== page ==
Ultimately, the success or failure of a performance of Il barbiere di Siviglia (The Barber of Seville) is determined by whether or not it is funny. Rossini’s masterpiece, the one nineteenth-century comic opera to have held its place alongside the famous tragedies of the era, should have an audience in stitches. By that token, the opening night of the Sydney revival was a triumph. There were gales of laughter throughout thanks to the lively acting, with even the surtitle translators getting in to the spirit at times, as witness gems such as ‘Onto the macaroni your cheese has dropped’. It goes without saying that there was also much fine singing to enjoy in this well-worked revival of Elijah Moshinsky’s production.

Most of the action took place in Michael Yeargan’s beautifully constructed interior of Dr Bartolo’s house, but the opera began in the street outside, with a row of radically foreshortened, waist-high houses as backdrop. While the illusion of distance wasn’t entirely successful, the sight of a doll-sized model of Bartolo scuttling out of his house raised a laugh. The arrival of Count Almaviva on a bike wearing bow tie and boater hat cued the audience to expect an updated early twentieth-century setting, and this was confirmed by the hairstyles on the backcloth during Figaro’s famous opening number. Thereafter, most of the frolics took place inside Bartolo’s lavish mansion, whether in Rosina’s pink bedroom, Bartolo’s surgery, or the lavish reception rooms. The only brief change was for the Act II storm interlude, where pedestrians and cyclists battled against the wind with a backcloth hiding the rest of the set.

The opera stems from an era before the male voice became focussed on power rather than flexibility, so all the male singers were expected to display nifty passage-work. This is perhaps most famously expounded in Figaro’s opening aria ‘Largo al factotum’. From the very first notes, Paolo Bordogna gave us a Figaro filled with boundless energy and charm, the undoubted star of the show. He was utterly at home in the skin of the genial Barber, channelling something of the ebullient comedic energy of the great Buster Keaton. He mastered the rapid patter singing with aplomb, and had great ringing top notes to boot.

Also very much at home within the style was the versatile Warwick Fyfe, excellent as ever as Bartolo: he blustered convincingly, and was a rock-solid presence in the ensembles and in his solos. The relatively weak link in a high-calibre cast was Kenneth Tarver’s Almaviva. He had the right sort of light tenor voice for the part but a lack of volume led to him being swamped at one or two places in the quicker ensembles. His acting was also the least convincing of the main characters.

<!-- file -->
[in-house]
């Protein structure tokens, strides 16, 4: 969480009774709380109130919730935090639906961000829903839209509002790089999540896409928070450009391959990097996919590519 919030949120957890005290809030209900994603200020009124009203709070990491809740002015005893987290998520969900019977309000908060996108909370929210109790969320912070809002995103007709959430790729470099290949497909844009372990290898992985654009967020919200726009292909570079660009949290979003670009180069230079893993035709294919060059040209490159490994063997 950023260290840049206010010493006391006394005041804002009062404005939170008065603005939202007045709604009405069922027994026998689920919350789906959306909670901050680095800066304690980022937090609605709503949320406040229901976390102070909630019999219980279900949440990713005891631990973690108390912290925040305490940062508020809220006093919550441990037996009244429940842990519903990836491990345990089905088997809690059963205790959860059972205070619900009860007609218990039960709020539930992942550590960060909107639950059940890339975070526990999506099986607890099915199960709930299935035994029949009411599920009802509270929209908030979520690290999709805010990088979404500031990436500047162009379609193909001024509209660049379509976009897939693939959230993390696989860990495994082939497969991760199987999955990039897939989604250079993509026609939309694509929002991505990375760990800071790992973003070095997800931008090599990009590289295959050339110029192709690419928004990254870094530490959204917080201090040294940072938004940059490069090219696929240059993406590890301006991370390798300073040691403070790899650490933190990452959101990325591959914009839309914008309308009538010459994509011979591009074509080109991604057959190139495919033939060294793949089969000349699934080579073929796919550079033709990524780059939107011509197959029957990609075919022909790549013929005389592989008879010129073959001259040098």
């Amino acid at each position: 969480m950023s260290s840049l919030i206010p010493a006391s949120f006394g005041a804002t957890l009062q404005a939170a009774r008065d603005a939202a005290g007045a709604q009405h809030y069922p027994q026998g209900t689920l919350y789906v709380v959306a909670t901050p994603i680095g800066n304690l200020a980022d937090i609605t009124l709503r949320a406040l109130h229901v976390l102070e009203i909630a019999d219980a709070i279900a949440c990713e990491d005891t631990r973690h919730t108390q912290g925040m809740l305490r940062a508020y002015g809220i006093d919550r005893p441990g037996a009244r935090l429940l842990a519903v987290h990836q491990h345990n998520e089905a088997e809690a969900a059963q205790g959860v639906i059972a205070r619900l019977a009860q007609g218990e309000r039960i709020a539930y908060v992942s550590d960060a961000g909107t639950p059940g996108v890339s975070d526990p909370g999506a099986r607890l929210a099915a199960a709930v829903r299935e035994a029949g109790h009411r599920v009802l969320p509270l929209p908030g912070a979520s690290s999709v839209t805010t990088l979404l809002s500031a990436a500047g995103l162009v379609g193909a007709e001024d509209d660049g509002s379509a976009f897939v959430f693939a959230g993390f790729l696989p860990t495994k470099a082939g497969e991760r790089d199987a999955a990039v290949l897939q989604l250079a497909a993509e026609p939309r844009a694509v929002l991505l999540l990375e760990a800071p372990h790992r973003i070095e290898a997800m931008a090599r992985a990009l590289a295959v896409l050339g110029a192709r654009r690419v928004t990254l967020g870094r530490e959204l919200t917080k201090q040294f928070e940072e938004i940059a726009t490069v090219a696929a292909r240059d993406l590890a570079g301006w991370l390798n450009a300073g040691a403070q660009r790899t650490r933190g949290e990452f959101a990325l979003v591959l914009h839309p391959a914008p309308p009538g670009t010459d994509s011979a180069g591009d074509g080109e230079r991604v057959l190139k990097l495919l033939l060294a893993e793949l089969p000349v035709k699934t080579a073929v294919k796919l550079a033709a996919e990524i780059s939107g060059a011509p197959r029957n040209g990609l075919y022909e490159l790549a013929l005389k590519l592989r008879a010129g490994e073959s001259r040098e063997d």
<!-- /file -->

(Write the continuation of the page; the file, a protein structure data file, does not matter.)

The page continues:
The strong-voiced David Parkin as Basilio may have been attired in old-fashioned clerical garb, but his big solo number ‘La calunnia è un venticello’ had more than a touch of the infernal to it. Beginning with his sleeve in front of his face in clichéd vampire style, he gradually grew in force and at the climax, channelled so much menace that the lights in the room fused. Samuel Dundas didn’t have much of a chance to make an impression as Fiorello at the start, but as the mostly mute Ambrogio (in this production a dopey, dissolute, door-opening servant) he stole scene after scene with his comic acting.

Making her role debut, Anna Dowsley was the picture of dramatic and vocal assurance as Rosina, capturing the saucy resourcefulness of her character to a T. Her opening aria, the well-known ‘Una voce poco fa’, was much embroidered and allowed us to enjoy an impressive display of vocal agility. Jane Ede as Berta had only one major aria, but it was worth the wait. She was also a stalwart presence in the major ensembles, her soprano ringing clear.

The suggestion of the silent movies was furthered by the antics of the male chorus members who channelled the Keystone Cops when they made their various interventions as policemen. A number of non-singing actors, including an accident-prone young gent and a very pregnant woman, contributed to the frenetic activity on stage, and ensured that there was always something to raise a smile.

The orchestra sounded crisp under Andrea Molino, and a special word of commendation is due to Anthony Legge on the harpsichord, who was sensitive to the singers and varied in his keyboard realisations (with some nice illustrative touches, such as a tremolo when Bartolo was shaking the thermometer). Opera as a genre may more usually be associated with the sublime, but if you want to see something genuinely funny, then this production can be warmly recommended.